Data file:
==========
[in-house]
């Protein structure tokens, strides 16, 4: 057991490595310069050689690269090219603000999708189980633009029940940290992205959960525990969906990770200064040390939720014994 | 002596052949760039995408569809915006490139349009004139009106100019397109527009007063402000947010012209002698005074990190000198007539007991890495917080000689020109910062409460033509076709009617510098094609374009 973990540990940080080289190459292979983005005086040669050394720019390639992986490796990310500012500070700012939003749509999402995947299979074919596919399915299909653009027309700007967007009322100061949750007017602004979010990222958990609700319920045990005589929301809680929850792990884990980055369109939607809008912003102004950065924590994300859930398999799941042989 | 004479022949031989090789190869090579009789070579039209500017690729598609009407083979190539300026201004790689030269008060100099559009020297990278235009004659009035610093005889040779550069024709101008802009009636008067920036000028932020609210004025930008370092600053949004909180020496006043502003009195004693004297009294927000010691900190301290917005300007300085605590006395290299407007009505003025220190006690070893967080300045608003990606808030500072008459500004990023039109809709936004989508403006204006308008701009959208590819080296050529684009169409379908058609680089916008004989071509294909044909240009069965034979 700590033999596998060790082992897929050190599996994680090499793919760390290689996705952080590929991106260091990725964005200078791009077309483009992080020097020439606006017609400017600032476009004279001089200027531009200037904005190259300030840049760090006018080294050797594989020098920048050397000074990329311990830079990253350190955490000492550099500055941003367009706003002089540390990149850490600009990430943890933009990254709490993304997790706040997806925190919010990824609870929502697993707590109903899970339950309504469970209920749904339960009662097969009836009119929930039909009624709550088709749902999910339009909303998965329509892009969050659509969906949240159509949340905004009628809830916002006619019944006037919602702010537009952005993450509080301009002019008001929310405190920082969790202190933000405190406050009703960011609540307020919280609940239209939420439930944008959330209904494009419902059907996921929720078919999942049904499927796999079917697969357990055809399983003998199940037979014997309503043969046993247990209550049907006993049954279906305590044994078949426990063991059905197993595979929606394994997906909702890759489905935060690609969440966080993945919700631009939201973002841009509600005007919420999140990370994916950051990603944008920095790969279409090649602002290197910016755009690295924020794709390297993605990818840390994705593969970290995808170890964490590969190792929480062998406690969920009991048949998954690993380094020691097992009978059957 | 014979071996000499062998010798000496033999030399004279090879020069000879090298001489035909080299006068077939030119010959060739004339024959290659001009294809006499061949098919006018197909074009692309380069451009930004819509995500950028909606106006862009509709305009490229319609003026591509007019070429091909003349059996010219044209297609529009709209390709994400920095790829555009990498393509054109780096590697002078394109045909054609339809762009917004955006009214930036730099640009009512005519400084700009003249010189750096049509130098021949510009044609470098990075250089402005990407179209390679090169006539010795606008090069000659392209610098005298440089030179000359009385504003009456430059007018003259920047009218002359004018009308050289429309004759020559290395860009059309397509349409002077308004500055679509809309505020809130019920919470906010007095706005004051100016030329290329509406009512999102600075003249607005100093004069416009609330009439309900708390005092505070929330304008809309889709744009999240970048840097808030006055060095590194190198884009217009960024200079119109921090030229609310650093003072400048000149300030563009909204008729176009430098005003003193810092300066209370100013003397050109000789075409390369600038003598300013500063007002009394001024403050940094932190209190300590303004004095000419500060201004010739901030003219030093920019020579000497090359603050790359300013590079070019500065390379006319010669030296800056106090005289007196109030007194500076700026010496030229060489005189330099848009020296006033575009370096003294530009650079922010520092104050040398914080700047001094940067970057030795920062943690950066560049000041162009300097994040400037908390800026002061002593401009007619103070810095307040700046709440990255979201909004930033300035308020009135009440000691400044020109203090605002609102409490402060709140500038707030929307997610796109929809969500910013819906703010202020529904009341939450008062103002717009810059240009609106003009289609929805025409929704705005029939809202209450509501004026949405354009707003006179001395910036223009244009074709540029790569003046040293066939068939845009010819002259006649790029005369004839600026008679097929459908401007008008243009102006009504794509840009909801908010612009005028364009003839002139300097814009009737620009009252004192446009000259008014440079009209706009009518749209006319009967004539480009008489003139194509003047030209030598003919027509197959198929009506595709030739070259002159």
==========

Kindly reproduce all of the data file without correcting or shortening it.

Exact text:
[in-house]
């Protein structure tokens, strides 16, 4: 057991490595310069050689690269090219603000999708189980633009029940940290992205959960525990969906990770200064040390939720014994 | 002596052949760039995408569809915006490139349009004139009106100019397109527009007063402000947010012209002698005074990190000198007539007991890495917080000689020109910062409460033509076709009617510098094609374009 973990540990940080080289190459292979983005005086040669050394720019390639992986490796990310500012500070700012939003749509999402995947299979074919596919399915299909653009027309700007967007009322100061949750007017602004979010990222958990609700319920045990005589929301809680929850792990884990980055369109939607809008912003102004950065924590994300859930398999799941042989 | 004479022949031989090789190869090579009789070579039209500017690729598609009407083979190539300026201004790689030269008060100099559009020297990278235009004659009035610093005889040779550069024709101008802009009636008067920036000028932020609210004025930008370092600053949004909180020496006043502003009195004693004297009294927000010691900190301290917005300007300085605590006395290299407007009505003025220190006690070893967080300045608003990606808030500072008459500004990023039109809709936004989508403006204006308008701009959208590819080296050529684009169409379908058609680089916008004989071509294909044909240009069965034979 700590033999596998060790082992897929050190599996994680090499793919760390290689996705952080590929991106260091990725964005200078791009077309483009992080020097020439606006017609400017600032476009004279001089200027531009200037904005190259300030840049760090006018080294050797594989020098920048050397000074990329311990830079990253350190955490000492550099500055941003367009706003002089540390990149850490600009990430943890933009990254709490993304997790706040997806925190919010990824609870929502697993707590109903899970339950309504469970209920749904339960009662097969009836009119929930039909009624709550088709749902999910339009909303998965329509892009969050659509969906949240159509949340905004009628809830916002006619019944006037919602702010537009952005993450509080301009002019008001929310405190920082969790202190933000405190406050009703960011609540307020919280609940239209939420439930944008959330209904494009419902059907996921929720078919999942049904499927796999079917697969357990055809399983003998199940037979014997309503043969046993247990209550049907006993049954279906305590044994078949426990063991059905197993595979929606394994997906909702890759489905935060690609969440966080993945919700631009939201973002841009509600005007919420999140990370994916950051990603944008920095790969279409090649602002290197910016755009690295924020794709390297993605990818840390994705593969970290995808170890964490590969190792929480062998406690969920009991048949998954690993380094020691097992009978059957 | 014979071996000499062998010798000496033999030399004279090879020069000879090298001489035909080299006068077939030119010959060739004339024959290659001009294809006499061949098919006018197909074009692309380069451009930004819509995500950028909606106006862009509709305009490229319609003026591509007019070429091909003349059996010219044209297609529009709209390709994400920095790829555009990498393509054109780096590697002078394109045909054609339809762009917004955006009214930036730099640009009512005519400084700009003249010189750096049509130098021949510009044609470098990075250089402005990407179209390679090169006539010795606008090069000659392209610098005298440089030179000359009385504003009456430059007018003259920047009218002359004018009308050289429309004759020559290395860009059309397509349409002077308004500055679509809309505020809130019920919470906010007095706005004051100016030329290329509406009512999102600075003249607005100093004069416009609330009439309900708390005092505070929330304008809309889709744009999240970048840097808030006055060095590194190198884009217009960024200079119109921090030229609310650093003072400048000149300030563009909204008729176009430098005003003193810092300066209370100013003397050109000789075409390369600038003598300013500063007002009394001024403050940094932190209190300590303004004095000419500060201004010739901030003219030093920019020579000497090359603050790359300013590079070019500065390379006319010669030296800056106090005289007196109030007194500076700026010496030229060489005189330099848009020296006033575009370096003294530009650079922010520092104050040398914080700047001094940067970057030795920062943690950066560049000041162009300097994040400037908390800026002061002593401009007619103070810095307040700046709440990255979201909004930033300035308020009135009440000691400044020109203090605002609102409490402060709140500038707030929307997610796109929809969500910013819906703010202020529904009341939450008062103002717009810059240009609106003009289609929805025409929704705005029939809202209450509501004026949405354009707003006179001395910036223009244009074709540029790569003046040293066939068939845009010819002259006649790029005369004839600026008679097929459908401007008008243009102006009504794509840009909801908010612009005028364009003839002139300097814009009737620009009252004192446009000259008014440079009209706009009518749209006319009967004539480009008489003139194509003047030209030598003919027509197959198929009506595709030739070259002159």